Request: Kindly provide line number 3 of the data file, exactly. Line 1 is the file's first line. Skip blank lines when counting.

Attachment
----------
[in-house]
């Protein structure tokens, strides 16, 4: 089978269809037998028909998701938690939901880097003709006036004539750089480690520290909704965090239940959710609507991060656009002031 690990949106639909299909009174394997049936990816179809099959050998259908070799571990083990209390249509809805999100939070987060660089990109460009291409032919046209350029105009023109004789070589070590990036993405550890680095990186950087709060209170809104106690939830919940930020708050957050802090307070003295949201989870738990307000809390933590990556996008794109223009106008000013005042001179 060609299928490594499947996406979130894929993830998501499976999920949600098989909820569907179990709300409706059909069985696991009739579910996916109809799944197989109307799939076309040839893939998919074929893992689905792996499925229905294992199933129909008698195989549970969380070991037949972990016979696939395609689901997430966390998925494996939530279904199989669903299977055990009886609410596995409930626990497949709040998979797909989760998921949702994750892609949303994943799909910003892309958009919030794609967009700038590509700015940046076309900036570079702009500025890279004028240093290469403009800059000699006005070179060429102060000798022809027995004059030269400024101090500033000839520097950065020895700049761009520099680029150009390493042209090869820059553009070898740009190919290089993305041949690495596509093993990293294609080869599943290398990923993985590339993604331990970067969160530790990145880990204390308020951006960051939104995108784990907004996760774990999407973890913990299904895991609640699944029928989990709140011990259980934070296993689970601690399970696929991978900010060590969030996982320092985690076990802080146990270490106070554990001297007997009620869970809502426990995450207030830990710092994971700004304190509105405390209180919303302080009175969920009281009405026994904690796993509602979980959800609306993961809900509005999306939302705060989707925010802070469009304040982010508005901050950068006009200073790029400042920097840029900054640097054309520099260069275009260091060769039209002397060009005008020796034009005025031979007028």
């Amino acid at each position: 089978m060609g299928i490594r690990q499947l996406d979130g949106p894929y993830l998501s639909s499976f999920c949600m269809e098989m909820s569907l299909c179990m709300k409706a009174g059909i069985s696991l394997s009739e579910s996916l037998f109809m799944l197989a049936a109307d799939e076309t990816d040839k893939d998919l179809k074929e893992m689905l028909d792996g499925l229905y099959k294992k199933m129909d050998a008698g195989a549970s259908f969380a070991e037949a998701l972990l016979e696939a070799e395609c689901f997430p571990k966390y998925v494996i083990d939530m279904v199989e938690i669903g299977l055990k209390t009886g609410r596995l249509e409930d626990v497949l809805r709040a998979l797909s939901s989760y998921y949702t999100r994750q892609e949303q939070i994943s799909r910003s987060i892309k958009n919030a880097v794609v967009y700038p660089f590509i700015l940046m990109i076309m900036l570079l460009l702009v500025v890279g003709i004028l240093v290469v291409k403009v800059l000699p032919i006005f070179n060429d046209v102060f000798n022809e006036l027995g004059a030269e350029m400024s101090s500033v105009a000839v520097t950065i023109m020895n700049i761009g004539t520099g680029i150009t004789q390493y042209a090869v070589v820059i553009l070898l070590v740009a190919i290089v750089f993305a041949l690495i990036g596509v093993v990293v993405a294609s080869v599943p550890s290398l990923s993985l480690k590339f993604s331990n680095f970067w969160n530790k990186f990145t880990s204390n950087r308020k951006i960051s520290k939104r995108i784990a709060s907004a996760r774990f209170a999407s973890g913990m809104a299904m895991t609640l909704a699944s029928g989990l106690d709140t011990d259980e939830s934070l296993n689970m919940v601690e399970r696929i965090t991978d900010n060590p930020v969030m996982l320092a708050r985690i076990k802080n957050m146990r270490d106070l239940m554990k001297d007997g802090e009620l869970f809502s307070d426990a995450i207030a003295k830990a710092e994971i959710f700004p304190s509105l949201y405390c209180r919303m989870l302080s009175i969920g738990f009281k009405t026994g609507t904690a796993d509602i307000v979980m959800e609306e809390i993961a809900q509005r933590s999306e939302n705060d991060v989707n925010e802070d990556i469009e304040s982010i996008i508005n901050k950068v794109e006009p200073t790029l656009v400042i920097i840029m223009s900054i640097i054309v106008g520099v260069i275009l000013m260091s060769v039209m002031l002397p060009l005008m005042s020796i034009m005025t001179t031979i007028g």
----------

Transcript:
């Amino acid at each position: 089978m060609g299928i490594r690990q499947l996406d979130g949106p894929y993830l998501s639909s499976f999920c949600m269809e098989m909820s569907l299909c179990m709300k409706a009174g059909i069985s696991l394997s009739e579910s996916l037998f109809m799944l197989a049936a109307d799939e076309t990816d040839k893939d998919l179809k074929e893992m689905l028909d792996g499925l229905y099959k294992k199933m129909d050998a008698g195989a549970s259908f969380a070991e037949a998701l972990l016979e696939a070799e395609c689901f997430p571990k966390y998925v494996i083990d939530m279904v199989e938690i669903g299977l055990k209390t009886g609410r596995l249509e409930d626990v497949l809805r709040a998979l797909s939901s989760y998921y949702t999100r994750q892609e949303q939070i994943s799909r910003s987060i892309k958009n919030a880097v794609v967009y700038p660089f590509i700015l940046m990109i076309m900036l570079l460009l702009v500025v890279g003709i004028l240093v290469v291409k403009v800059l000699p032919i006005f070179n060429d046209v102060f000798n022809e006036l027995g004059a030269e350029m400024s101090s500033v105009a000839v520097t950065i023109m020895n700049i761009g004539t520099g680029i150009t004789q390493y042209a090869v070589v820059i553009l070898l070590v740009a190919i290089v750089f993305a041949l690495i990036g596509v093993v990293v993405a294609s080869v599943p550890s290398l990923s993985l480690k590339f993604s331990n680095f970067w969160n530790k990186f990145t880990s204390n950087r308020k951006i960051s520290k939104r995108i784990a709060s907004a996760r774990f209170a999407s973890g913990m809104a299904m895991t609640l909704a699944s029928g989990l106690d709140t011990d259980e939830s934070l296993n689970m919940v601690e399970r696929i965090t991978d900010n060590p930020v969030m996982l320092a708050r985690i076990k802080n957050m146990r270490d106070l239940m554990k001297d007997g802090e009620l869970f809502s307070d426990a995450i207030a003295k830990a710092e994971i959710f700004p304190s509105l949201y405390c209180r919303m989870l302080s009175i969920g738990f009281k009405t026994g609507t904690a796993d509602i307000v979980m959800e609306e809390i993961a809900q509005r933590s999306e939302n705060d991060v989707n925010e802070d990556i469009e304040s982010i996008i508005n901050k950068v794109e006009p200073t790029l656009v400042i920097i840029m223009s900054i640097i054309v106008g520099v260069i275009l000013m260091s060769v039209m002031l002397p060009l005008m005042s020796i034009m005025t001179t031979i007028g």